Journal of Ecology and Environment

pISSN 2287-8327 eISSN 2288-1220

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Published online December 21, 2022
https://doi.org/10.5141/jee.22.067

Journal of Ecology and Environment (2022) 46:32

Development of a habitat suitability index for the habitat restoration of Pedicularis hallaisanensis Hurusawa

Rae-Ha Jang , Sunryoung Kim , Jin-Woo Jung , Jae-Hwa Tho , Seokwan Cheong , Young-Jun Yoon *

Research Center for Endangered Species, National Institute of Ecology, Yeongyang 36531, Republic of Korea

Correspondence to:Young-Jun Yoon
E-mail yjyoon@nie.re.kr

Received: September 29, 2022; Revised: November 3, 2022; Accepted: November 26, 2022

This is an Open Access article distributed under the terms of the Creative Commons Attribution Non-Commercial License (http://creativecommons.org/licenses/by-nc/4.0) which permits unrestricted non-commercial use, distribution, and reproduction in any medium, provided the original work is properly cited.

Abstract

Background: We developed a habitat suitability index (HSI) model for Pedicularis hallaisanensis, a Grade II Endangered Species in South Korea. To determine the habitat variables, we conducted a literature review on P. hallaisanensis with a specific focus on the associated spatial factors, climate, topography, threats, and soil factors to derive five environmental factors that influence P. hallaisanensis habitats. The specific variables were defined based on the collected data and consultations with experts in the field, with the validity of each variable tested through field studies.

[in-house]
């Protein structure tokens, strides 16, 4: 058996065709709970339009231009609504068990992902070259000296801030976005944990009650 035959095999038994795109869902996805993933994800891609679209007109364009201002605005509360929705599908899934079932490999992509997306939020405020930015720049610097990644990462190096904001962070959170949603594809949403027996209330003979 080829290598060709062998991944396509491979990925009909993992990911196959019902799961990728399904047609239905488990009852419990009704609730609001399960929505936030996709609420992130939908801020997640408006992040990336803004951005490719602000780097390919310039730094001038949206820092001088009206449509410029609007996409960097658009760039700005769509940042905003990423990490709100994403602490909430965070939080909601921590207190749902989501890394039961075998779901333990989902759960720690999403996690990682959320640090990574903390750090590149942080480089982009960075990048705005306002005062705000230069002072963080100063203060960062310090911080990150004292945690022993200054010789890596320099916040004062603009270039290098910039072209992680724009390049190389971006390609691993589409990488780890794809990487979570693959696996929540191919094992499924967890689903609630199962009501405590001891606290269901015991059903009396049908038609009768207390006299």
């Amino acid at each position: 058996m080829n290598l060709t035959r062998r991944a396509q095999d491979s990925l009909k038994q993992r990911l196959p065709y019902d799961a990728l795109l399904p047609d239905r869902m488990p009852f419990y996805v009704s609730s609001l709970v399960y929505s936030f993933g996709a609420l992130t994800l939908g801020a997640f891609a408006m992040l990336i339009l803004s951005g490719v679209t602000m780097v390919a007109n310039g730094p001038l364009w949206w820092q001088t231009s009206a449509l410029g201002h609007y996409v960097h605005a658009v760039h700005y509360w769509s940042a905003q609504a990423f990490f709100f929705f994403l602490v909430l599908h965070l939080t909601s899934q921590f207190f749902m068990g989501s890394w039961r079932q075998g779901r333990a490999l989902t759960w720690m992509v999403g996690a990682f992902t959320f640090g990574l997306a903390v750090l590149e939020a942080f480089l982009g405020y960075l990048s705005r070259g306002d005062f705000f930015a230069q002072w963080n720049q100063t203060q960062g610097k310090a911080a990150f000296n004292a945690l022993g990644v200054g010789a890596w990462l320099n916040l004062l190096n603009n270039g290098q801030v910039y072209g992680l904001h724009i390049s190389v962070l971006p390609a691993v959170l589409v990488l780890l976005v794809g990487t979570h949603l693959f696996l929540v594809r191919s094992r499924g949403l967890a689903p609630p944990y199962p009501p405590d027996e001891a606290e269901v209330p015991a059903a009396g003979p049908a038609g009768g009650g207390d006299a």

Results: Mt. Seorak had a suitable habitat area of 2.48 km2 for sites with a score of 1 (0.62% of total area) and 0.01 km2 for sites with a score of 0.9. Mt. Bangtae had a suitable habitat area of 0.03 km2 for sites with a score of 1 (0.02% of total area) and 0 km2 for sites with a score of 0.9. Mt. Gaya showed 0.13 km2 of suitable habitat for sites with a score of 1 (0.17% of total area) and 0 km2 for sites with a score of 0.9. Lastly, Mt. Halla showed 3.12 km2 of suitable habitat related to sites with a score of 1 (2.04% of total area) and 4.08 km2 of sites with a score of 0.9 (2.66% of total area). Mt. Halla accounts for 73.1% of the total core habitat area. Considering the climatic, soil, and forest conditions together with standardized collection sites, our results indicate that Mt. Halla should be viewed as a core habitat of P. hallaisanensis.
Conclusions: The findings in this study provide useful data for the identification of core habitat areas and potential alternative habitats to prevent the extinction of the endangered species, P. hallaisanensis. Furthermore, the developed HSI model allows for the prediction of suitable habitats based on the ecological niche of a given species to identify its unique distribution and causal factors.

Keywords: endangered species, endemic species, habitat restoration, habitat suitability index, Pedicularis hallaisanensis

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Journal of Ecology and Environment

pISSN 2287-8327 eISSN 2288-1220